In Com. v. Farmer, 750 A.2d 925 (Pa.Cmwlth. 2000), Michael W. Farmer and M.W. Farmer Company, of which Michael Farmer was president and sole shareholder, were charged with violating provisions of the Solid Waste Management Act (SWMA), Act of July 7, 1980, P.L. 380, as amended, 35 P.S. §§ 6018.101-6018.1003. Specifically, Michael Farmer and his company were found guilty of owning and operating a residual waste processing facility without a permit; owning or operating a hazardous waste storage, treatment or disposal facility without a permit; failing to label certain drums as hazardous waste; unlawfully dumping or disposing of solid waste; transporting hazardous waste without a license; and causing or assisting in the violation of an order of the Department of Environmental Protection. The trial court sentenced Mr. Farmer to an aggregate period of five years probation and payment of a fine of $18,000. The court sentenced the company to pay an aggregate fine of $67,000. Together they were ordered to pay $5,916.68 for the costs of prosecution.

Like the Solid Waste Management Act, the Clean Streams Law at 35 P.S. § 691.602 imposes penalties for violations of any of the law’s provisions. The least stringent of the penalties is the following:

(a) Any person or municipality who violates any provision of this act, any rule or regulation of the department, any order of the department, or any condition of any permit issued pursuant to this act is guilty of a summary offense and, upon conviction, such person or municipality shall be subject to a fine of not less than one hundred dollars ($100) nor more than ten thousand dollars ($10,000) for each separate offense, and, in default of the payment of such fine, a person shall be imprisoned for a period of ninety days.

Of course, this Act also defines a “person” as including any natural person, partnership, association or corporation or any agency, instrumentality or entity of Federal or State Government. In fact, the definition makes it quite clear that even officers and directors can be held criminally liable: “Whenever used in any clause prescribing and imposing a penalty, or imposing a fine or imprisonment, or both, the term ‘person’ shall not exclude the members of an association and the directors, officers or agents of a corporation.” 35 P.S. § 691.1. In Com., Dept. of Environmental Resources v. Fleetwood Borough Authority, 21 Pa.Cmwlth. 349, 346 A.2d 867, (1975), the Fleetwood Borough Authority was fined $300 by the Court of Common Pleas of Berks County as a result of a violation of Section 202 of the Clean Streams Law, because it had not properly treated the water which was discharged from its sewers into the waters of the Commonwealth.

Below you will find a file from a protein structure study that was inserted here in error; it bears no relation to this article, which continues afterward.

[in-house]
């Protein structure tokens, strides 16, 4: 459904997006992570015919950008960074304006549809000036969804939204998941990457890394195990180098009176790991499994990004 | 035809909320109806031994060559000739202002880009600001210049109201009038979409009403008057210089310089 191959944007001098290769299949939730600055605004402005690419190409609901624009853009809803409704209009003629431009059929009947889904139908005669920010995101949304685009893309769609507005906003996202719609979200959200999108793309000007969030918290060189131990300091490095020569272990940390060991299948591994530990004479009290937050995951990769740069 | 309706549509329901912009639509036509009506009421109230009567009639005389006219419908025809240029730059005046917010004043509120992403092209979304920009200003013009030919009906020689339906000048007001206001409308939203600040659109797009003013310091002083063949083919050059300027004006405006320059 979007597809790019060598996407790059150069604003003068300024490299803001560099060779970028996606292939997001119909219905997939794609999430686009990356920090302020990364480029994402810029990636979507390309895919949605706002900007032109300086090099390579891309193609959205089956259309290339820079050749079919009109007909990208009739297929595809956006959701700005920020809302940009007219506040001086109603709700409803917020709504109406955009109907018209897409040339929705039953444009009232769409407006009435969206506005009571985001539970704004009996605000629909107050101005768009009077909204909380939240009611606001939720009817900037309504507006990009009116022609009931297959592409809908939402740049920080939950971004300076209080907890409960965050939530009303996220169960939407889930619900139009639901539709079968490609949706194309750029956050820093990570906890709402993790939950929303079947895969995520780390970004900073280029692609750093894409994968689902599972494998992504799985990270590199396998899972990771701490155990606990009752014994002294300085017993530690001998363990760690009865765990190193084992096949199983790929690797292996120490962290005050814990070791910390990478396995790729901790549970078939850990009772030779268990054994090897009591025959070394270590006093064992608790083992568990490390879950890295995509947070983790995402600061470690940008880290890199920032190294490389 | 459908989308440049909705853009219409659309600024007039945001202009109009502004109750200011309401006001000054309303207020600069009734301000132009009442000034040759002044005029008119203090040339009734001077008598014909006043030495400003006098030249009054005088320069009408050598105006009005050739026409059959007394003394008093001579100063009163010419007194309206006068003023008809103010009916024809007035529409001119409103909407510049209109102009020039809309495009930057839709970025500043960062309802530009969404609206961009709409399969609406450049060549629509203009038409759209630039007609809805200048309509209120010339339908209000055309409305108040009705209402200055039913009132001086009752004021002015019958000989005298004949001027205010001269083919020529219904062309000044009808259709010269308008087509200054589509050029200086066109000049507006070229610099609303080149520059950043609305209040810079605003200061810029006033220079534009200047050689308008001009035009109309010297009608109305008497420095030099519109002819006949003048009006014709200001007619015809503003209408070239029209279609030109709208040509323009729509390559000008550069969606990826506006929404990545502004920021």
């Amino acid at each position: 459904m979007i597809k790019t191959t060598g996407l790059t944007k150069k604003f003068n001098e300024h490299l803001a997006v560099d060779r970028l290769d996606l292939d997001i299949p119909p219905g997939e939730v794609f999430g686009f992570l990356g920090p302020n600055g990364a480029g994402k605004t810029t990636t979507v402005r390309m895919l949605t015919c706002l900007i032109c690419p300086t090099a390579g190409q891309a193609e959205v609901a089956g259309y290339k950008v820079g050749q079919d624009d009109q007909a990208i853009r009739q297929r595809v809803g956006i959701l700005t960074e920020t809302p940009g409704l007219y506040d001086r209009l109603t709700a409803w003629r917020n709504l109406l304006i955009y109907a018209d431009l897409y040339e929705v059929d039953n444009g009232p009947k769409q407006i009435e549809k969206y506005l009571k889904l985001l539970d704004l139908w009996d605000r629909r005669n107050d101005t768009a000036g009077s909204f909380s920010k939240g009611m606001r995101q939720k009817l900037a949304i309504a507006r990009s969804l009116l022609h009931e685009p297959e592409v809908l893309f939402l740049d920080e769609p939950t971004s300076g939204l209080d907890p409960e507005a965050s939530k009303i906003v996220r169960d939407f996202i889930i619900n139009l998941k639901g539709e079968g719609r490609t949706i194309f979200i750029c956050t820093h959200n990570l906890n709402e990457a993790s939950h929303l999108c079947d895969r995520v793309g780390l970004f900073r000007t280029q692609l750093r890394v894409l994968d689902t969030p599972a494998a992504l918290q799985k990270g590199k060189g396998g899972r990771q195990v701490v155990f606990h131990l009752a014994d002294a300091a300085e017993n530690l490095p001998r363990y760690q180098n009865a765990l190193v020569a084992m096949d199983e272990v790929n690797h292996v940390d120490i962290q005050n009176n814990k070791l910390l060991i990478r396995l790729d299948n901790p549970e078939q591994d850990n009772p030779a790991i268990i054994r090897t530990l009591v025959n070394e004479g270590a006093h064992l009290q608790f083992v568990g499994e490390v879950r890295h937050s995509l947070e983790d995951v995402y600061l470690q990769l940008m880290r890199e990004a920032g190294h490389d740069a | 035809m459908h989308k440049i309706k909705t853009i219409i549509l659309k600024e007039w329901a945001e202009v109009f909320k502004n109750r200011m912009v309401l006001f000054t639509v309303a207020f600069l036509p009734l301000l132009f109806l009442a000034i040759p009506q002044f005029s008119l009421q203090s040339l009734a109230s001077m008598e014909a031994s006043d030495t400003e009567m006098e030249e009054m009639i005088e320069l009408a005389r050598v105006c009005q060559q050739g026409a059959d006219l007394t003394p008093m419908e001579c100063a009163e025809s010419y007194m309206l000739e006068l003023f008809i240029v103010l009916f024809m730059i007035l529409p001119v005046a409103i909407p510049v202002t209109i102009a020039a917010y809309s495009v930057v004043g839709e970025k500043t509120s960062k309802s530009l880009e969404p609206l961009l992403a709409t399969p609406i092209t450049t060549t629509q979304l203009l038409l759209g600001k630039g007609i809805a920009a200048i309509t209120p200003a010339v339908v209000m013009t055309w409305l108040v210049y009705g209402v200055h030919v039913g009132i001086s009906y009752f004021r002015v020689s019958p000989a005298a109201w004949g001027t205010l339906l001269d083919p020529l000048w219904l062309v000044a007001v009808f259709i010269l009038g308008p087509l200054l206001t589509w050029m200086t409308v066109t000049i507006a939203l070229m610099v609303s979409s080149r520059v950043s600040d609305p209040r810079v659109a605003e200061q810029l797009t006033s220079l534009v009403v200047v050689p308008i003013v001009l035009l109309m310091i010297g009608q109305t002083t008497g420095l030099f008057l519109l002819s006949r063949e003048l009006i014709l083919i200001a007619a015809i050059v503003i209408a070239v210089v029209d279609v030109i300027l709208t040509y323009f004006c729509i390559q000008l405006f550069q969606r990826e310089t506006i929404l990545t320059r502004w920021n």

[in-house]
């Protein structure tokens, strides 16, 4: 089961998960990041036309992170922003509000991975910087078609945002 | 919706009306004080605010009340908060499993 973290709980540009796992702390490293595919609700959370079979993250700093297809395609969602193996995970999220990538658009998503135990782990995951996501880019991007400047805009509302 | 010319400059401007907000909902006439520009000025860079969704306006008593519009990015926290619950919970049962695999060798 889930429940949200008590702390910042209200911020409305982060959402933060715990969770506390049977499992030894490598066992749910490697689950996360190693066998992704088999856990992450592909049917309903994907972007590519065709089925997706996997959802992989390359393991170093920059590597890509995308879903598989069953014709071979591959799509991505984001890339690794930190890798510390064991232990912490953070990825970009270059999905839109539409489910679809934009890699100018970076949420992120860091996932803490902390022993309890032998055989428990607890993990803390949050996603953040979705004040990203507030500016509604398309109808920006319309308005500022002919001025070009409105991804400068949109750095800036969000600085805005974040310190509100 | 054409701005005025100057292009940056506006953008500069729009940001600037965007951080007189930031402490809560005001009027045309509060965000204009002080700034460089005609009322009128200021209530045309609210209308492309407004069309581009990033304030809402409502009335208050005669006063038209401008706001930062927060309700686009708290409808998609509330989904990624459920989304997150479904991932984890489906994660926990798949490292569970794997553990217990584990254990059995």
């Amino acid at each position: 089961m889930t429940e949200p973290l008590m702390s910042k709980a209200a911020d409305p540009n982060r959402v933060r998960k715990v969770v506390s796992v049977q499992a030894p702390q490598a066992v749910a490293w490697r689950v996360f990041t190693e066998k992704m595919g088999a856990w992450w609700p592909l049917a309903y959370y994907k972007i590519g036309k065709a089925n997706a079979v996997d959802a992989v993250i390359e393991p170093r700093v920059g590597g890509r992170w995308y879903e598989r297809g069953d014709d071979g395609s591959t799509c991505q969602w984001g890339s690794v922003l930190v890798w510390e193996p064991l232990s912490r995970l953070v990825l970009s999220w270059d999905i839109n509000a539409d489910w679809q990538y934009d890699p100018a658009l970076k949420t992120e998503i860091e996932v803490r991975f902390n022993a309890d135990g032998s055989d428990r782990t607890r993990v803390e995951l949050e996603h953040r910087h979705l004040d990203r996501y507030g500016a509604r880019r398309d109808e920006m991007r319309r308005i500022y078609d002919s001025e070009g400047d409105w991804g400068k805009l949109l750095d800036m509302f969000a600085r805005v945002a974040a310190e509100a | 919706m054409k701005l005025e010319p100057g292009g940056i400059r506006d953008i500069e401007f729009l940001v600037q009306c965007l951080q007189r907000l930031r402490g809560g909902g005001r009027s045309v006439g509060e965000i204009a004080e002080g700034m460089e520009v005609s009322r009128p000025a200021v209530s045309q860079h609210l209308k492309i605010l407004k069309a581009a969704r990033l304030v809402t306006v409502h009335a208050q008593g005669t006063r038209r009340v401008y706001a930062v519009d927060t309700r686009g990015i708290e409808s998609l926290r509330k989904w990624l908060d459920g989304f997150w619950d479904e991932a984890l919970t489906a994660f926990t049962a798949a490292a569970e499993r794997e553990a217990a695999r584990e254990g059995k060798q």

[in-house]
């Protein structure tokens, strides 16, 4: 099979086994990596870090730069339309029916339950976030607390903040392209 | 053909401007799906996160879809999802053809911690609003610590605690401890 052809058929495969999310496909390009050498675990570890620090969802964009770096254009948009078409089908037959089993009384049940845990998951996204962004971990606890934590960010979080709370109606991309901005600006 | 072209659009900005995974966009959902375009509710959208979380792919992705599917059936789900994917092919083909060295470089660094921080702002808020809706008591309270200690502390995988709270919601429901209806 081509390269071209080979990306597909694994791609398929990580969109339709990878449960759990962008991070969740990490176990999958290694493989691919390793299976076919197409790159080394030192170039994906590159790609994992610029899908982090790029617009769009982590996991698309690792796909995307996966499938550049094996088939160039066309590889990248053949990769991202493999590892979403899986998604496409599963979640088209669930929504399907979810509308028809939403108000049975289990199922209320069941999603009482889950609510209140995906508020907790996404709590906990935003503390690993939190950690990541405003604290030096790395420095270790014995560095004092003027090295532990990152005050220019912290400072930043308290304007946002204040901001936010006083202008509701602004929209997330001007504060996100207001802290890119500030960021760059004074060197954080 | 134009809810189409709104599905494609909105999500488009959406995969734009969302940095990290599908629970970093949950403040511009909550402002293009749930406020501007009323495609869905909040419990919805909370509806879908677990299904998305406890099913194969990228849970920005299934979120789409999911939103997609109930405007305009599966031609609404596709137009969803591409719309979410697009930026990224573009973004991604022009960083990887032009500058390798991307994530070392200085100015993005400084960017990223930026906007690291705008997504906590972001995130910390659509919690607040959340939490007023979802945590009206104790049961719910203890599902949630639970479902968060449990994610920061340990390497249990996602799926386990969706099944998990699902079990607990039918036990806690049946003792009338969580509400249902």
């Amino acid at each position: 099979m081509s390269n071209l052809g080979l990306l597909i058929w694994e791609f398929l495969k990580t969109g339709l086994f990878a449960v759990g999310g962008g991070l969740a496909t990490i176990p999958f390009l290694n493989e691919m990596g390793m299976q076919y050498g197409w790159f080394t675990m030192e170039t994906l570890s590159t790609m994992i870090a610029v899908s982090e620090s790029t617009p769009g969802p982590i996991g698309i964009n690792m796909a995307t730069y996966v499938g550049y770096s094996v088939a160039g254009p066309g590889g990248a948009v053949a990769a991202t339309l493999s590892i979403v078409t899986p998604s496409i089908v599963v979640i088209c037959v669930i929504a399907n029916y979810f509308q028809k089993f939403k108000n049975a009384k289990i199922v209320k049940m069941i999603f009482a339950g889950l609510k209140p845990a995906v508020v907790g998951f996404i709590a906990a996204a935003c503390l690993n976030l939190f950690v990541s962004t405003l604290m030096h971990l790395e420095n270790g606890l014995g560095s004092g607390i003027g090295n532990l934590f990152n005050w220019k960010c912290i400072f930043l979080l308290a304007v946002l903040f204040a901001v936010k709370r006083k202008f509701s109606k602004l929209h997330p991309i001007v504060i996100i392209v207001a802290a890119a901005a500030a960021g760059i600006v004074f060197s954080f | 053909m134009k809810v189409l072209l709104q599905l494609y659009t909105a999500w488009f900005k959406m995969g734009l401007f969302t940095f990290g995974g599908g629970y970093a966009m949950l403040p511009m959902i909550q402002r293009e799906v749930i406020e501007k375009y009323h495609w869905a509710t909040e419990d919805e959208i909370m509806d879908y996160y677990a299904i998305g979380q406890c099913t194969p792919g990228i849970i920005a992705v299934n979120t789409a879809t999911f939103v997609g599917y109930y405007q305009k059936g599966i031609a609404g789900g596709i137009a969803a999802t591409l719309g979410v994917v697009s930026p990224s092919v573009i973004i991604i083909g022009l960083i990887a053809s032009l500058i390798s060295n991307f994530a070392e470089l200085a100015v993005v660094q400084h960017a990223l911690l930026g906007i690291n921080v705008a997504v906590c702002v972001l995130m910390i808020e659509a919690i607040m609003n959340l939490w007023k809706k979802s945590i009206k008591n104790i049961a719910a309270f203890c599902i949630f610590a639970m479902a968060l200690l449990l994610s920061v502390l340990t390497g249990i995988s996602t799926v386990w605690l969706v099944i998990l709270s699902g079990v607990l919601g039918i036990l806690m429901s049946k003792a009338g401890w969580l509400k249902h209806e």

Similarly, section 2504(a)(2) of the Fish and Game Code, Act of October 16, 1980, P.L. 996, provides in pertinent part: “no person, regardless of intent, shall allow any substance, deleterious, destructive or poisonous to fish, to be turned into or allowed to run, flow, wash or be emptied into any waters within or bordering on this Commonwealth.” 30 Pa.C.S. § 2504(a)(2). A violator of the Pollution of Waters section of the Fish and Game Code is subject to one or all of the following: a fine of not less than $250 nor more than $5,000, imprisonment of up to 90 days and a fine of $10 per fish killed. In Com. v. CSX Transp., Inc., 653 A.2d 1327 (Pa.Cmwlth.1995), the court imposed a fine of $10 per fish against CSX Corporation. On August 23, 1989, two CSX freight trains were traveling on adjacent railroad tracks in Westmoreland County. Because of heavy rainfall and flooding in the area undermining the roadbed, the tracks collapsed and the trains derailed while passing each other. As a result of the derailment, one of the train cars broke open and corn syrup leaked out and flowed into the nearby Youghiogheny River, killing approximately 10,000 fish. In a split opinion, the Commonwealth Court instructed that “public welfare” statutes “often dispense with the intent requirement imposing, instead, absolute liability. Absolute liability is imposed in these types of statutes because the proscribed conduct is subject to stringent public regulation and may seriously threaten the community's health or safety.” Com. v. CSX Transp., Inc., 653 A.2d at 1331 (citations omitted).

The moral of the story is that even corporations, in some cases corporations above all, cannot escape the long arm of the law when it comes to criminal conduct. Officers, directors, agents, and employees must do their best to ensure that their conduct, and the collective conduct of the corporations they represent, is within the bounds of the law.

The attorneys at Wolf, Baldwin & Associates, P.C. can answer your questions regarding corporate criminal liability, and the potential liability of officers and directors of corporations. To learn your rights, click here now to contact us and to schedule an appointment.